When the couple at the bench finally finished up with the judge, Shauna took advantage of a brief recess to finish her search for Samuel’s bottle, just in case. She refused to leave the courtroom. She had waited, waited, waited, and she wouldn’t risk missing her name when it was called. Or Tony’s name. Or Samuel’s name. She would use the restroom later, after she got the paper, the paper with the signatures that would make it easier for her to sleep tonight. Tony changed his mind about everything, almost by the week, and she wanted those signatures because she needed a rest from his moods worse than she needed to use the restroom. She wanted ink, good and dry, and then he couldn’t change his mind about anything.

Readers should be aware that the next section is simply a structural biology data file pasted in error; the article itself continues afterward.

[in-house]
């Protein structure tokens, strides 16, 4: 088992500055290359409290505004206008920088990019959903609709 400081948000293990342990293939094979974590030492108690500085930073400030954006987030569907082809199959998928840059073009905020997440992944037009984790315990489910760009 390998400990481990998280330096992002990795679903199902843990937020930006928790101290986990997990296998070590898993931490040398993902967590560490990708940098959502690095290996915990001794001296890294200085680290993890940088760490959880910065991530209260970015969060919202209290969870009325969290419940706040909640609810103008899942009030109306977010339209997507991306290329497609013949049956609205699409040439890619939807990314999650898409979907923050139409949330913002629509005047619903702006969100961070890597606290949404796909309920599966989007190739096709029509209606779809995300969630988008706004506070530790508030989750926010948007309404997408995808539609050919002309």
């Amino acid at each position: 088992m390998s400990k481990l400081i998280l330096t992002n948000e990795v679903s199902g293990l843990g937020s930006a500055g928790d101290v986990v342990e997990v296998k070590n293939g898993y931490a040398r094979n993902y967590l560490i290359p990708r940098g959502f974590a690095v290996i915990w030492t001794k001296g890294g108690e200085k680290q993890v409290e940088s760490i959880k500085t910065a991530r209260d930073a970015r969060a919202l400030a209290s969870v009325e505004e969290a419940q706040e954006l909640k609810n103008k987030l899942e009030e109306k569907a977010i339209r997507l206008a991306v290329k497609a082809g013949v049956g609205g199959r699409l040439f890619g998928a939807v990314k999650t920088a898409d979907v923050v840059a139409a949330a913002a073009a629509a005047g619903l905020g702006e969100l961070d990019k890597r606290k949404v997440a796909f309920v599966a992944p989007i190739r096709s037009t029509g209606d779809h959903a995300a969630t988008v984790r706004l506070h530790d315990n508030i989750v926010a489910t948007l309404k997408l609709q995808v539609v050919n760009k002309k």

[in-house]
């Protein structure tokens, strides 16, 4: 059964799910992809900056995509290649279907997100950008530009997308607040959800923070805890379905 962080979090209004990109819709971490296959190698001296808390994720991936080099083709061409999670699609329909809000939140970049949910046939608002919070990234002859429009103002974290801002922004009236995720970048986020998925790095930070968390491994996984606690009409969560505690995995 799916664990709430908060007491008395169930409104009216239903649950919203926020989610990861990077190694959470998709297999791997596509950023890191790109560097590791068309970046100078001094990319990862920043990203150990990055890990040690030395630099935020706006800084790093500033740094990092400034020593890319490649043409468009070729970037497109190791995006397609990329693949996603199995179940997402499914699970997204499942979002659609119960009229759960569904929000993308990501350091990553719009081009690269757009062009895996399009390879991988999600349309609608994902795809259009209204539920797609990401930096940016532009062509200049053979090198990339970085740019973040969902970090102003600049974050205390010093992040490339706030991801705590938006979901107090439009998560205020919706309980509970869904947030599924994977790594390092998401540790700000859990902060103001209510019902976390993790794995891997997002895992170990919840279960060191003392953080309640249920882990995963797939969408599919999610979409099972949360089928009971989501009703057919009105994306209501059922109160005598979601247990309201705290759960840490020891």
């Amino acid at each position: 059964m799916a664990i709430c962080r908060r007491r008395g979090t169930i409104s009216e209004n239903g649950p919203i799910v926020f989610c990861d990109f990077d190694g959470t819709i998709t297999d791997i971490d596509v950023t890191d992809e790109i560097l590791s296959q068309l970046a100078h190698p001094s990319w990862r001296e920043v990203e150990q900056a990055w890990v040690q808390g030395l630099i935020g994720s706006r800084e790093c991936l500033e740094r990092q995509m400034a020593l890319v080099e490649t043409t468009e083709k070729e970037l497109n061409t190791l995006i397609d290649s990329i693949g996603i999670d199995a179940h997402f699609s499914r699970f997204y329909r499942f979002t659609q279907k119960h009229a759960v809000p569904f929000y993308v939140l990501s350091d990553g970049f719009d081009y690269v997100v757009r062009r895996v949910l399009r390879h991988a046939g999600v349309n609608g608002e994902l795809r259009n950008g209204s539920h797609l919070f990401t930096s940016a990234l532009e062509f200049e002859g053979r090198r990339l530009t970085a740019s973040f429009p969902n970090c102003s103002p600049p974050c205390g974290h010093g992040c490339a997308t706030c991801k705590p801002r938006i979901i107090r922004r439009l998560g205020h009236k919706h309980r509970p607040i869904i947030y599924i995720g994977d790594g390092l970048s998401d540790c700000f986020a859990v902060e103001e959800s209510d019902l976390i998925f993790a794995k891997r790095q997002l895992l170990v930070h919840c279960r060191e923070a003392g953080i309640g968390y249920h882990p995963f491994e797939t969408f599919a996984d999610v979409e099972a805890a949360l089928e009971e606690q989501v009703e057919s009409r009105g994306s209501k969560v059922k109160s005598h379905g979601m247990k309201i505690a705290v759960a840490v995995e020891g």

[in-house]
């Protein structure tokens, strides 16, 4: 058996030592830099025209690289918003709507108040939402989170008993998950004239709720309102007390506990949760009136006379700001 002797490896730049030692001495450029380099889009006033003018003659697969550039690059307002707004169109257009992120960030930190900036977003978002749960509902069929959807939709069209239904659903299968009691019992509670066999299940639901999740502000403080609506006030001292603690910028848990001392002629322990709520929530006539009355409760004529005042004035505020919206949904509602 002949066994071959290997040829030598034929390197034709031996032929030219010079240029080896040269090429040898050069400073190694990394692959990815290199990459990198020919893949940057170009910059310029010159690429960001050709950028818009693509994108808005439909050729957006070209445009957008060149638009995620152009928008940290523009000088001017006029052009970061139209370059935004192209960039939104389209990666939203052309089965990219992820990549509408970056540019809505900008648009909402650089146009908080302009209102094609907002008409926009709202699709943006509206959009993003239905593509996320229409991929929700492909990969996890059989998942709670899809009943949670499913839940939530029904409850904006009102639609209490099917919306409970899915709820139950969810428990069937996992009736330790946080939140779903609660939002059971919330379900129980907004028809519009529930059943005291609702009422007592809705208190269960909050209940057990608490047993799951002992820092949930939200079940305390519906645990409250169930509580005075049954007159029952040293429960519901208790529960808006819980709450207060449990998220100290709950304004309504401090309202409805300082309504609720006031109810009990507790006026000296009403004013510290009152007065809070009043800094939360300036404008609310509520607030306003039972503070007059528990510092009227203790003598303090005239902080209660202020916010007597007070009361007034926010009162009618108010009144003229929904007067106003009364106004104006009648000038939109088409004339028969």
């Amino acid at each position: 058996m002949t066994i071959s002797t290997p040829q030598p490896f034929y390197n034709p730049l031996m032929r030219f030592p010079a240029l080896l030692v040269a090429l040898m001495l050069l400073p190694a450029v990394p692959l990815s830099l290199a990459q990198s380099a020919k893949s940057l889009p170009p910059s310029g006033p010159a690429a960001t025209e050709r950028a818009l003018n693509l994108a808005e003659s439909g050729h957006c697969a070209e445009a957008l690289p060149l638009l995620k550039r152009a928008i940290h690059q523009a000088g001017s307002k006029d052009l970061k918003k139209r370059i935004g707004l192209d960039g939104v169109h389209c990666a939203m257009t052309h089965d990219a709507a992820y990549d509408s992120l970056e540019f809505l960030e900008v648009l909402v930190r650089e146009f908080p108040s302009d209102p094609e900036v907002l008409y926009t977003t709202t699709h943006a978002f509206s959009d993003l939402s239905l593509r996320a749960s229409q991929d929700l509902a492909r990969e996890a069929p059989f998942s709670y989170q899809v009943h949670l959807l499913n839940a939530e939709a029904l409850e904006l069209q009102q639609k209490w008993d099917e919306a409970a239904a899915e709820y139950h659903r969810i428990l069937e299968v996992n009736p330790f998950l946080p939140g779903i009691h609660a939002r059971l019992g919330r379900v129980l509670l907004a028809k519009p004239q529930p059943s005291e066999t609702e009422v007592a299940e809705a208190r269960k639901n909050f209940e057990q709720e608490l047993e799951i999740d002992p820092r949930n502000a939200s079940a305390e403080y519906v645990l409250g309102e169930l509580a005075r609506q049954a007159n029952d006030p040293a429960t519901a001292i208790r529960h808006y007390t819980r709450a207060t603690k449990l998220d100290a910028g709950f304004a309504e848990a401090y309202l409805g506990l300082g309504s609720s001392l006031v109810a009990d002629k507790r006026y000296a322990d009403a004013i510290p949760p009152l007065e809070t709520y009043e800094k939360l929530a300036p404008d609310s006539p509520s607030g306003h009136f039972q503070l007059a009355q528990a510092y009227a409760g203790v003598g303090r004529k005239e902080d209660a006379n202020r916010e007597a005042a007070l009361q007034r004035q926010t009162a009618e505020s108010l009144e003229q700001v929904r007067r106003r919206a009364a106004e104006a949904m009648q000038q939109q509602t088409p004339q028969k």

The judge called another name that wasn’t theirs. Shauna remembered her last argument with Tony. Back from the clinic and surprised by a midnight visit, she’d shown him the applications she’d filled out. But when he tried to read the papers, she realized it wasn’t the darkness that was making him squint. “We’ll just see about this,” was all he said. But this time the gravel made a slow, soft crunch as Tony hesitated at the end of the driveway before he drove away.
Arriving at the courtroom, she was relieved when she spotted him sitting inside. After all the phone calls and bus rides and hassle, waiting inside the courtroom for her name to be called didn’t bother her at all. She remembered that he’d called her once after that night, and that was when she realized for the first time that Tony was scared. She would have felt some relief, or pity, or even some companionship for her own fears if she hadn’t listened as carefully as she had.